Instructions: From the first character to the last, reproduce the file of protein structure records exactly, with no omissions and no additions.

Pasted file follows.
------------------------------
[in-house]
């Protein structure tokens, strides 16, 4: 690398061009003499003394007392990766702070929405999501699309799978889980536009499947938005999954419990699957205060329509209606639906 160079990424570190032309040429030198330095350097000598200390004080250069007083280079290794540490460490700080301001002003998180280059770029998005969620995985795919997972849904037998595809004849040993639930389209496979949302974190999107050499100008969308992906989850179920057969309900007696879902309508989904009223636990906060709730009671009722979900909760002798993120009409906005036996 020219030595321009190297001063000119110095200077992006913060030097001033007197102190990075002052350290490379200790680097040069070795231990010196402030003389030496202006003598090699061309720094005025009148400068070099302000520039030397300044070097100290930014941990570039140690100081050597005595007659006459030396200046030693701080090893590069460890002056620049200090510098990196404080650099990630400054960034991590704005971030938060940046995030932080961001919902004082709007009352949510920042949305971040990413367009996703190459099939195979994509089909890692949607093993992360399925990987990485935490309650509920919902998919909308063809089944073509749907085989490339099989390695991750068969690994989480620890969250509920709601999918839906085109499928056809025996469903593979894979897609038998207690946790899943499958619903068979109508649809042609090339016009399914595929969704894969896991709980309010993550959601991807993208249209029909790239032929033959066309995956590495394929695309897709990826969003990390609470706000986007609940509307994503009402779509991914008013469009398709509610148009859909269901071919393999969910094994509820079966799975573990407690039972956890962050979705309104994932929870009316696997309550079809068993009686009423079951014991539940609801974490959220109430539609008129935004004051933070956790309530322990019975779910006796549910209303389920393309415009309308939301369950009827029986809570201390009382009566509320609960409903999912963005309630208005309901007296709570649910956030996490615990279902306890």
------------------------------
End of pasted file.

[in-house]
């Protein structure tokens, strides 16, 4: 690398061009003499003394007392990766702070929405999501699309799978889980536009499947938005999954419990699957205060329509209606639906 160079990424570190032309040429030198330095350097000598200390004080250069007083280079290794540490460490700080301001002003998180280059770029998005969620995985795919997972849904037998595809004849040993639930389209496979949302974190999107050499100008969308992906989850179920057969309900007696879902309508989904009223636990906060709730009671009722979900909760002798993120009409906005036996 020219030595321009190297001063000119110095200077992006913060030097001033007197102190990075002052350290490379200790680097040069070795231990010196402030003389030496202006003598090699061309720094005025009148400068070099302000520039030397300044070097100290930014941990570039140690100081050597005595007659006459030396200046030693701080090893590069460890002056620049200090510098990196404080650099990630400054960034991590704005971030938060940046995030932080961001919902004082709007009352949510920042949305971040990413367009996703190459099939195979994509089909890692949607093993992360399925990987990485935490309650509920919902998919909308063809089944073509749907085989490339099989390695991750068969690994989480620890969250509920709601999918839906085109499928056809025996469903593979894979897609038998207690946790899943499958619903068979109508649809042609090339016009399914595929969704894969896991709980309010993550959601991807993208249209029909790239032929033959066309995956590495394929695309897709990826969003990390609470706000986007609940509307994503009402779509991914008013469009398709509610148009859909269901071919393999969910094994509820079966799975573990407690039972956890962050979705309104994932929870009316696997309550079809068993009686009423079951014991539940609801974490959220109430539609008129935004004051933070956790309530322990019975779910006796549910209303389920393309415009309308939301369950009827029986809570201390009382009566509320609960409903999912963005309630208005309901007296709570649910956030996490615990279902306890």